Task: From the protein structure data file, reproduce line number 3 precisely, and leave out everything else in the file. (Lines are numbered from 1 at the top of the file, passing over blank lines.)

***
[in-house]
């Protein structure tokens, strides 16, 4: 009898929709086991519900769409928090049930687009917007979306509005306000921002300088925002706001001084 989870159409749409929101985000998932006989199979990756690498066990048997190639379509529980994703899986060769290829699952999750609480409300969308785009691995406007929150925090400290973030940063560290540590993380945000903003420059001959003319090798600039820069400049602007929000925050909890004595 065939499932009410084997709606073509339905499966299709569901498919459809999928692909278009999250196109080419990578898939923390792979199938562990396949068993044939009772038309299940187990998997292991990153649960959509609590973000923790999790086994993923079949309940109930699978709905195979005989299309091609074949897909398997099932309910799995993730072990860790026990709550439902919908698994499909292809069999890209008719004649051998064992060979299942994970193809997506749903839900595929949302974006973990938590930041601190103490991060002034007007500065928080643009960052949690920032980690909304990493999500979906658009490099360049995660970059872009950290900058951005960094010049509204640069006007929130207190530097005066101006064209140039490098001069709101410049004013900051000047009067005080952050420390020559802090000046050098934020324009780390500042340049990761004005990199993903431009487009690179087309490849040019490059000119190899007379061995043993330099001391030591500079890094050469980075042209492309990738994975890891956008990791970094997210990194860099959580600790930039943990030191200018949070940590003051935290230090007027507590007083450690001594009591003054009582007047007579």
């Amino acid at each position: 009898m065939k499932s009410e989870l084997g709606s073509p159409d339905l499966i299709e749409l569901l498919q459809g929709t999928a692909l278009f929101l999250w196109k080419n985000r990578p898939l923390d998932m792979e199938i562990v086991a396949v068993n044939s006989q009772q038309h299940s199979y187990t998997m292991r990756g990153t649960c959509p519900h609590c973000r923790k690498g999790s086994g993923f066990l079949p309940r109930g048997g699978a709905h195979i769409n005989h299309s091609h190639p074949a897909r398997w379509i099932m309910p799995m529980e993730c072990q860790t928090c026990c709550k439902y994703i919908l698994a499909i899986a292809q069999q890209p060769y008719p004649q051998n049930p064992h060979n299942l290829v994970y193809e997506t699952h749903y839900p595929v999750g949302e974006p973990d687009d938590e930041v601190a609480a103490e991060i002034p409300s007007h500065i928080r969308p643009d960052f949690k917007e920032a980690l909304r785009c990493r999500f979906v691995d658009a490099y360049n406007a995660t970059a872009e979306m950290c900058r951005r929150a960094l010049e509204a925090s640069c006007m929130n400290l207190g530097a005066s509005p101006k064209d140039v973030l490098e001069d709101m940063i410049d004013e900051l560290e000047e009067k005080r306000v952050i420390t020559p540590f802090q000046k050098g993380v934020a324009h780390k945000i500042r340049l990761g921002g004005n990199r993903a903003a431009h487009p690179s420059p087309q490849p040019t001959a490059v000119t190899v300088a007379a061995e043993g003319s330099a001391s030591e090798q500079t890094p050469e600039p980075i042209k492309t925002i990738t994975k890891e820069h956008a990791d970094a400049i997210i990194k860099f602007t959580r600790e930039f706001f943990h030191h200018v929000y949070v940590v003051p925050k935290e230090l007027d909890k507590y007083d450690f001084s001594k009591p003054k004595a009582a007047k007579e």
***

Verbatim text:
């Amino acid at each position: 009898m065939k499932s009410e989870l084997g709606s073509p159409d339905l499966i299709e749409l569901l498919q459809g929709t999928a692909l278009f929101l999250w196109k080419n985000r990578p898939l923390d998932m792979e199938i562990v086991a396949v068993n044939s006989q009772q038309h299940s199979y187990t998997m292991r990756g990153t649960c959509p519900h609590c973000r923790k690498g999790s086994g993923f066990l079949p309940r109930g048997g699978a709905h195979i769409n005989h299309s091609h190639p074949a897909r398997w379509i099932m309910p799995m529980e993730c072990q860790t928090c026990c709550k439902y994703i919908l698994a499909i899986a292809q069999q890209p060769y008719p004649q051998n049930p064992h060979n299942l290829v994970y193809e997506t699952h749903y839900p595929v999750g949302e974006p973990d687009d938590e930041v601190a609480a103490e991060i002034p409300s007007h500065i928080r969308p643009d960052f949690k917007e920032a980690l909304r785009c990493r999500f979906v691995d658009a490099y360049n406007a995660t970059a872009e979306m950290c900058r951005r929150a960094l010049e509204a925090s640069c006007m929130n400290l207190g530097a005066s509005p101006k064209d140039v973030l490098e001069d709101m940063i410049d004013e900051l560290e000047e009067k005080r306000v952050i420390t020559p540590f802090q000046k050098g993380v934020a324009h780390k945000i500042r340049l990761g921002g004005n990199r993903a903003a431009h487009p690179s420059p087309q490849p040019t001959a490059v000119t190899v300088a007379a061995e043993g003319s330099a001391s030591e090798q500079t890094p050469e600039p980075i042209k492309t925002i990738t994975k890891e820069h956008a990791d970094a400049i997210i990194k860099f602007t959580r600790e930039f706001f943990h030191h200018v929000y949070v940590v003051p925050k935290e230090l007027d909890k507590y007083d450690f001084s001594k009591p003054k004595a009582a007047k007579e």